Talib Kweli Reveals Top Five Classic Vinyl Purchases — Exclusive
Talib Kweli has never been afraid to bend lines when it comes to his artistic aspirations, even if it brings criticism from those who hold tight to those limits.
While the rapper was deejaying venues around the country and was being vocal in community causes, he also released two albums last year — his fifth solo record, Gutter Rainbows, and a clash of pop, funk and soul vibes on his collaboration LP with singer Res, Habits of the Heart. With the arrival of his sixth solo album, Prisoner of Conscious, coming in November, Kweli looks to paint over stubborn labels of those who dismiss his work as just “positive conscious rap.”
“You know people have expectations of the music that I make,” he tells The BoomBox. “Not so much based on my album but based on my perception and I wanted to try to make an album that would sort of defy those expectations.”
Besides guest appearances from singer Melanie Fiona, Black Hippy’s Kendrick Lamar and Young Money’s Busta Rhymes, he also has a special international guest on the album. Brazil’s Seu Jorge worked with Kweli on a song called “Favela Love.”
“That was really a dream come true,” the MC explains. “I actually went down to São Paulo for the purpose of being inspired for this album and I tweeted that I would like to work with him and then his manager hit me and a couple of hours later we were working.”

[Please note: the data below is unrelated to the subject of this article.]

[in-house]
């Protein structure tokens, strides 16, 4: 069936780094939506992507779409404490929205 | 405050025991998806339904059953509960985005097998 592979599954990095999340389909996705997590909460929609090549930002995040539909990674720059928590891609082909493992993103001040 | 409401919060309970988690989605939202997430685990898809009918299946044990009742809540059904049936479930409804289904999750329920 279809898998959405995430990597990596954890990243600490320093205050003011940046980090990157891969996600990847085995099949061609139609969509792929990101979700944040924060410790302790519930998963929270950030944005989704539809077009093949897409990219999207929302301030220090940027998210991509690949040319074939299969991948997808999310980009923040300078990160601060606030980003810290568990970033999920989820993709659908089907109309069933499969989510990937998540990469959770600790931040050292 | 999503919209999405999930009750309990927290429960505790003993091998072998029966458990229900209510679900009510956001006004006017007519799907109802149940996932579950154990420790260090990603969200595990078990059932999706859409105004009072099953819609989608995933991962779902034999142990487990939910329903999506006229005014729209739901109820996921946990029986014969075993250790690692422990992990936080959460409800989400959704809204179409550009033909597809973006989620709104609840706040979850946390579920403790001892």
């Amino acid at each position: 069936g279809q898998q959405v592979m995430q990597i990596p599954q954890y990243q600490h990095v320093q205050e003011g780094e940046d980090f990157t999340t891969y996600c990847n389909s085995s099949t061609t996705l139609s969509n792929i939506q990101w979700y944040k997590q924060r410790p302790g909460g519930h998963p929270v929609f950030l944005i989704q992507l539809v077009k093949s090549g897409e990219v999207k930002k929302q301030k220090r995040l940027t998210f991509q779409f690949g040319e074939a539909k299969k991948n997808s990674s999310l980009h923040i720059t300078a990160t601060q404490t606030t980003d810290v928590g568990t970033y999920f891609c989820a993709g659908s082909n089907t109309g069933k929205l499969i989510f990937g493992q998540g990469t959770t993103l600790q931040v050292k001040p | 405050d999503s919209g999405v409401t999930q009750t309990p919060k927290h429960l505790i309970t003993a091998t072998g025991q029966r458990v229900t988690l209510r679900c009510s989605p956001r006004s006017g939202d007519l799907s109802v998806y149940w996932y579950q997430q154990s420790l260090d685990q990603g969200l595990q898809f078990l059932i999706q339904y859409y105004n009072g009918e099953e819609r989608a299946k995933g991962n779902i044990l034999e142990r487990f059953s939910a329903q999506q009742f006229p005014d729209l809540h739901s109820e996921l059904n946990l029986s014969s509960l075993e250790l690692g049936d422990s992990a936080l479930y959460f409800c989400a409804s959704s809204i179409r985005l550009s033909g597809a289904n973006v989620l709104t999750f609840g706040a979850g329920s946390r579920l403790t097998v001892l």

Kweli further described “Favela Love” saying, “It’s about a love for neighborhoods in Brazil, favelas. But it’s talking about these neighborhoods as if they were a woman.”
Aside from promoting this new album, the Brooklyn native’s musical interests have led to his interest in deejaying regularly throughout New York City. Even though many DJs today never touch vinyl due to changing technology, he recalls collecting vinyl as a teenager, discovering hip-hop in its golden era.
“My vinyl collection, most of it comes from my father and then when I was teenager, I was always buying vinyl, just because that’s how we listened to hip-hop,” Kweli reveals.
The rhymer brings The BoomBox down memory lane as he opens up about five of his favorite vinyl purchases.